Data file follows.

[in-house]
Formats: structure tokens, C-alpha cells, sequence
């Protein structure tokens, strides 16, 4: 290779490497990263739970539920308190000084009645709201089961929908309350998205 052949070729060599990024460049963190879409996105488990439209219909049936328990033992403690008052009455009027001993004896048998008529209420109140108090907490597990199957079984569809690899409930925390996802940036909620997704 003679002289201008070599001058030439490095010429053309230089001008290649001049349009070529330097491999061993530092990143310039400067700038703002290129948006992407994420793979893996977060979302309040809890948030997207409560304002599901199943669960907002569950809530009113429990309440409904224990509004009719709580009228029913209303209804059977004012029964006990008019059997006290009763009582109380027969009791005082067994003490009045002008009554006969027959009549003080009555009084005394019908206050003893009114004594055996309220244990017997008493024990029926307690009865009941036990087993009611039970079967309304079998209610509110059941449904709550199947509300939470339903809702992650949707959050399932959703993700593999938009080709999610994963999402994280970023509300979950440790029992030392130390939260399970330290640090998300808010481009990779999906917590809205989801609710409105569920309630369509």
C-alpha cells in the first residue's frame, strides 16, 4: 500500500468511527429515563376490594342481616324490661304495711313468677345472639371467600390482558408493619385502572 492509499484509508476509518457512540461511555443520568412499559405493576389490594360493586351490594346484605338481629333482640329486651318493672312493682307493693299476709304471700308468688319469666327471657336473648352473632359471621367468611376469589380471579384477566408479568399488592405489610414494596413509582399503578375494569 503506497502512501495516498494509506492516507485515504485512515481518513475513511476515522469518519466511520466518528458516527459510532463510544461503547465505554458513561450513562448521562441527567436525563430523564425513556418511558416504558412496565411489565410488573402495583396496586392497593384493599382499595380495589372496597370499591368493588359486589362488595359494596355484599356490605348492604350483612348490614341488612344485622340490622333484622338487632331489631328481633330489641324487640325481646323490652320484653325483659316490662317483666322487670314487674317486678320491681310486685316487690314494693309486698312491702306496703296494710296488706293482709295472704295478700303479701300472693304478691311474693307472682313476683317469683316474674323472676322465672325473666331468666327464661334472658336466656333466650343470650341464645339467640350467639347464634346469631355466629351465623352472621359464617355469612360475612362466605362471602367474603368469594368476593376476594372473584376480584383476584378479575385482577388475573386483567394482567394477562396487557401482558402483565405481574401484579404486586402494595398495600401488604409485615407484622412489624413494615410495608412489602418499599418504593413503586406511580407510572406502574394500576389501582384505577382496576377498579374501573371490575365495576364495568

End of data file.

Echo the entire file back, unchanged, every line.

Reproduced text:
[in-house]
Formats: structure tokens, C-alpha cells, sequence
């Protein structure tokens, strides 16, 4: 290779490497990263739970539920308190000084009645709201089961929908309350998205 052949070729060599990024460049963190879409996105488990439209219909049936328990033992403690008052009455009027001993004896048998008529209420109140108090907490597990199957079984569809690899409930925390996802940036909620997704 003679002289201008070599001058030439490095010429053309230089001008290649001049349009070529330097491999061993530092990143310039400067700038703002290129948006992407994420793979893996977060979302309040809890948030997207409560304002599901199943669960907002569950809530009113429990309440409904224990509004009719709580009228029913209303209804059977004012029964006990008019059997006290009763009582109380027969009791005082067994003490009045002008009554006969027959009549003080009555009084005394019908206050003893009114004594055996309220244990017997008493024990029926307690009865009941036990087993009611039970079967309304079998209610509110059941449904709550199947509300939470339903809702992650949707959050399932959703993700593999938009080709999610994963999402994280970023509300979950440790029992030392130390939260399970330290640090998300808010481009990779999906917590809205989801609710409105569920309630369509």
C-alpha cells in the first residue's frame, strides 16, 4: 500500500468511527429515563376490594342481616324490661304495711313468677345472639371467600390482558408493619385502572 492509499484509508476509518457512540461511555443520568412499559405493576389490594360493586351490594346484605338481629333482640329486651318493672312493682307493693299476709304471700308468688319469666327471657336473648352473632359471621367468611376469589380471579384477566408479568399488592405489610414494596413509582399503578375494569 503506497502512501495516498494509506492516507485515504485512515481518513475513511476515522469518519466511520466518528458516527459510532463510544461503547465505554458513561450513562448521562441527567436525563430523564425513556418511558416504558412496565411489565410488573402495583396496586392497593384493599382499595380495589372496597370499591368493588359486589362488595359494596355484599356490605348492604350483612348490614341488612344485622340490622333484622338487632331489631328481633330489641324487640325481646323490652320484653325483659316490662317483666322487670314487674317486678320491681310486685316487690314494693309486698312491702306496703296494710296488706293482709295472704295478700303479701300472693304478691311474693307472682313476683317469683316474674323472676322465672325473666331468666327464661334472658336466656333466650343470650341464645339467640350467639347464634346469631355466629351465623352472621359464617355469612360475612362466605362471602367474603368469594368476593376476594372473584376480584383476584378479575385482577388475573386483567394482567394477562396487557401482558402483565405481574401484579404486586402494595398495600401488604409485615407484622412489624413494615410495608412489602418499599418504593413503586406511580407510572406502574394500576389501582384505577382496576377498579374501573371490575365495576364495568